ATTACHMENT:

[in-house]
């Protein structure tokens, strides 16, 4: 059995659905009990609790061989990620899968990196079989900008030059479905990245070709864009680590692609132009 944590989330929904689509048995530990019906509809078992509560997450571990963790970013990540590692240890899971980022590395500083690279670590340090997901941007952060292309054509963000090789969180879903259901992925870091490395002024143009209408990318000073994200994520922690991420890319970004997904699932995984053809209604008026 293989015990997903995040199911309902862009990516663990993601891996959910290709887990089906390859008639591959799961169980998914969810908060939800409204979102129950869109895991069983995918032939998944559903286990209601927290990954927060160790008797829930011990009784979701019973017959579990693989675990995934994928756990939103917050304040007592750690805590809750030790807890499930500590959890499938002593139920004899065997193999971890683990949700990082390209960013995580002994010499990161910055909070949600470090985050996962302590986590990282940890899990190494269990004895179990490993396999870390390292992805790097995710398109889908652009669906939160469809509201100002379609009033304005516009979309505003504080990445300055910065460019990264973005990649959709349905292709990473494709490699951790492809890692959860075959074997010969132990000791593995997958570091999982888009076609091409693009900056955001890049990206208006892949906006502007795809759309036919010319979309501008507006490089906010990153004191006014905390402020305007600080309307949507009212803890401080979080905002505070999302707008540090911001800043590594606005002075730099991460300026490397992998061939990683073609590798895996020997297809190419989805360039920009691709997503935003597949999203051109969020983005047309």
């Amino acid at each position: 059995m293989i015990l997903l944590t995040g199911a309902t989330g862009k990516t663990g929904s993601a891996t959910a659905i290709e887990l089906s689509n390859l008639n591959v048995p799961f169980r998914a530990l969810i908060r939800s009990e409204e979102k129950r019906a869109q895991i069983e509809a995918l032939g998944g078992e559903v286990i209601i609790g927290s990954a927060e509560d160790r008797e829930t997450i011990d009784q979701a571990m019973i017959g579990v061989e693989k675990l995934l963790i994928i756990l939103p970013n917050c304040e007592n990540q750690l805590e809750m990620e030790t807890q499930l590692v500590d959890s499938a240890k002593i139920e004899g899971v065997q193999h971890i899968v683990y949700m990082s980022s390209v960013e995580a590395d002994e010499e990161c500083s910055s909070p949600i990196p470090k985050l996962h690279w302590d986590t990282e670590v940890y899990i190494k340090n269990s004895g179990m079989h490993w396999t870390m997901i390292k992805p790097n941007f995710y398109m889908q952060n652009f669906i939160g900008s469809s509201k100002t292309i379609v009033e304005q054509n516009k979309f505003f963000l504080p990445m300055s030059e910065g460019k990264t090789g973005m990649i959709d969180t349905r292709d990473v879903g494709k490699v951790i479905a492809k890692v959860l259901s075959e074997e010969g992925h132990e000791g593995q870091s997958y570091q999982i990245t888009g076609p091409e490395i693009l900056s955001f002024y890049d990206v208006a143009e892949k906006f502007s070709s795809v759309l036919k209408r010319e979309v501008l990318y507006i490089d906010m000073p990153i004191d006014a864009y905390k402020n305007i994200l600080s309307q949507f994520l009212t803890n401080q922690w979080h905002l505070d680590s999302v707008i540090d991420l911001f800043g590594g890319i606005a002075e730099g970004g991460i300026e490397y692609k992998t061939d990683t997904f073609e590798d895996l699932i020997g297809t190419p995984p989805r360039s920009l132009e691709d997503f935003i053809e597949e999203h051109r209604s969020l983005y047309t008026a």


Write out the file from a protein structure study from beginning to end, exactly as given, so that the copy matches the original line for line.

[in-house]
């Protein structure tokens, strides 16, 4: 059995659905009990609790061989990620899968990196079989900008030059479905990245070709864009680590692609132009 944590989330929904689509048995530990019906509809078992509560997450571990963790970013990540590692240890899971980022590395500083690279670590340090997901941007952060292309054509963000090789969180879903259901992925870091490395002024143009209408990318000073994200994520922690991420890319970004997904699932995984053809209604008026 293989015990997903995040199911309902862009990516663990993601891996959910290709887990089906390859008639591959799961169980998914969810908060939800409204979102129950869109895991069983995918032939998944559903286990209601927290990954927060160790008797829930011990009784979701019973017959579990693989675990995934994928756990939103917050304040007592750690805590809750030790807890499930500590959890499938002593139920004899065997193999971890683990949700990082390209960013995580002994010499990161910055909070949600470090985050996962302590986590990282940890899990190494269990004895179990490993396999870390390292992805790097995710398109889908652009669906939160469809509201100002379609009033304005516009979309505003504080990445300055910065460019990264973005990649959709349905292709990473494709490699951790492809890692959860075959074997010969132990000791593995997958570091999982888009076609091409693009900056955001890049990206208006892949906006502007795809759309036919010319979309501008507006490089906010990153004191006014905390402020305007600080309307949507009212803890401080979080905002505070999302707008540090911001800043590594606005002075730099991460300026490397992998061939990683073609590798895996020997297809190419989805360039920009691709997503935003597949999203051109969020983005047309």
């Amino acid at each position: 059995m293989i015990l997903l944590t995040g199911a309902t989330g862009k990516t663990g929904s993601a891996t959910a659905i290709e887990l089906s689509n390859l008639n591959v048995p799961f169980r998914a530990l969810i908060r939800s009990e409204e979102k129950r019906a869109q895991i069983e509809a995918l032939g998944g078992e559903v286990i209601i609790g927290s990954a927060e509560d160790r008797e829930t997450i011990d009784q979701a571990m019973i017959g579990v061989e693989k675990l995934l963790i994928i756990l939103p970013n917050c304040e007592n990540q750690l805590e809750m990620e030790t807890q499930l590692v500590d959890s499938a240890k002593i139920e004899g899971v065997q193999h971890i899968v683990y949700m990082s980022s390209v960013e995580a590395d002994e010499e990161c500083s910055s909070p949600i990196p470090k985050l996962h690279w302590d986590t990282e670590v940890y899990i190494k340090n269990s004895g179990m079989h490993w396999t870390m997901i390292k992805p790097n941007f995710y398109m889908q952060n652009f669906i939160g900008s469809s509201k100002t292309i379609v009033e304005q054509n516009k979309f505003f963000l504080p990445m300055s030059e910065g460019k990264t090789g973005m990649i959709d969180t349905r292709d990473v879903g494709k490699v951790i479905a492809k890692v959860l259901s075959e074997e010969g992925h132990e000791g593995q870091s997958y570091q999982i990245t888009g076609p091409e490395i693009l900056s955001f002024y890049d990206v208006a143009e892949k906006f502007s070709s795809v759309l036919k209408r010319e979309v501008l990318y507006i490089d906010m000073p990153i004191d006014a864009y905390k402020n305007i994200l600080s309307q949507f994520l009212t803890n401080q922690w979080h905002l505070d680590s999302v707008i540090d991420l911001f800043g590594g890319i606005a002075e730099g970004g991460i300026e490397y692609k992998t061939d990683t997904f073609e590798d895996l699932i020997g297809t190419p995984p989805r360039s920009l132009e691709d997503f935003i053809e597949e999203h051109r209604s969020l983005y047309t008026a």